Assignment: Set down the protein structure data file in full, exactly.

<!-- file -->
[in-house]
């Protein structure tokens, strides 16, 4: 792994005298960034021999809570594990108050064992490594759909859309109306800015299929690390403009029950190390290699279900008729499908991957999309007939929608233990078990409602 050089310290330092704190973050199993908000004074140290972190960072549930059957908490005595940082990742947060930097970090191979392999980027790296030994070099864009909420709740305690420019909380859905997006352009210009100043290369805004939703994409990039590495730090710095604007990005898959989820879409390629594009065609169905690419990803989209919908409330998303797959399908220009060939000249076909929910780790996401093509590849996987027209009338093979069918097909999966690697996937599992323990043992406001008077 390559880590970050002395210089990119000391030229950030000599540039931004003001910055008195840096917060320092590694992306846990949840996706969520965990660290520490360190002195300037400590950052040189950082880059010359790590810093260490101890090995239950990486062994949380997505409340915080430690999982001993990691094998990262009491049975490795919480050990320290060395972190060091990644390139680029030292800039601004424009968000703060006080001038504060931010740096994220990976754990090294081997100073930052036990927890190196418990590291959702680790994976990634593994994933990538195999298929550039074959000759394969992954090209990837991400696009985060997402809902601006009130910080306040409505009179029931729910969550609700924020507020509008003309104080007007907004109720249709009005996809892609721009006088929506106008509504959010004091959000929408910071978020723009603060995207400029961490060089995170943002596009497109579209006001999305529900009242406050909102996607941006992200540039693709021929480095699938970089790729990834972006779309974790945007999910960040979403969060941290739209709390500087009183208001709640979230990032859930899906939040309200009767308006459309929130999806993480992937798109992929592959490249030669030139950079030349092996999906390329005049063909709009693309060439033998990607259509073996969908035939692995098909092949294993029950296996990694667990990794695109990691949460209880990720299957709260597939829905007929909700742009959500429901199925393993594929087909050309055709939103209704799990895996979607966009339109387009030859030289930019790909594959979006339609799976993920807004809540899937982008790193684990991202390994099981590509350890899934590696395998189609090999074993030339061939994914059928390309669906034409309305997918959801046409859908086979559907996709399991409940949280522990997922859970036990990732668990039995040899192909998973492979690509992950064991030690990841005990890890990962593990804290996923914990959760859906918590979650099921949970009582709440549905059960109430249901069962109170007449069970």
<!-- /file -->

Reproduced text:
[in-house]
């Protein structure tokens, strides 16, 4: 792994005298960034021999809570594990108050064992490594759909859309109306800015299929690390403009029950190390290699279900008729499908991957999309007939929608233990078990409602 050089310290330092704190973050199993908000004074140290972190960072549930059957908490005595940082990742947060930097970090191979392999980027790296030994070099864009909420709740305690420019909380859905997006352009210009100043290369805004939703994409990039590495730090710095604007990005898959989820879409390629594009065609169905690419990803989209919908409330998303797959399908220009060939000249076909929910780790996401093509590849996987027209009338093979069918097909999966690697996937599992323990043992406001008077 390559880590970050002395210089990119000391030229950030000599540039931004003001910055008195840096917060320092590694992306846990949840996706969520965990660290520490360190002195300037400590950052040189950082880059010359790590810093260490101890090995239950990486062994949380997505409340915080430690999982001993990691094998990262009491049975490795919480050990320290060395972190060091990644390139680029030292800039601004424009968000703060006080001038504060931010740096994220990976754990090294081997100073930052036990927890190196418990590291959702680790994976990634593994994933990538195999298929550039074959000759394969992954090209990837991400696009985060997402809902601006009130910080306040409505009179029931729910969550609700924020507020509008003309104080007007907004109720249709009005996809892609721009006088929506106008509504959010004091959000929408910071978020723009603060995207400029961490060089995170943002596009497109579209006001999305529900009242406050909102996607941006992200540039693709021929480095699938970089790729990834972006779309974790945007999910960040979403969060941290739209709390500087009183208001709640979230990032859930899906939040309200009767308006459309929130999806993480992937798109992929592959490249030669030139950079030349092996999906390329005049063909709009693309060439033998990607259509073996969908035939692995098909092949294993029950296996990694667990990794695109990691949460209880990720299957709260597939829905007929909700742009959500429901199925393993594929087909050309055709939103209704799990895996979607966009339109387009030859030289930019790909594959979006339609799976993920807004809540899937982008790193684990991202390994099981590509350890899934590696395998189609090999074993030339061939994914059928390309669906034409309305997918959801046409859908086979559907996709399991409940949280522990997922859970036990990732668990039995040899192909998973492979690509992950064991030690990841005990890890990962593990804290996923914990959760859906918590979650099921949970009582709440549905059960109430249901069962109170007449069970």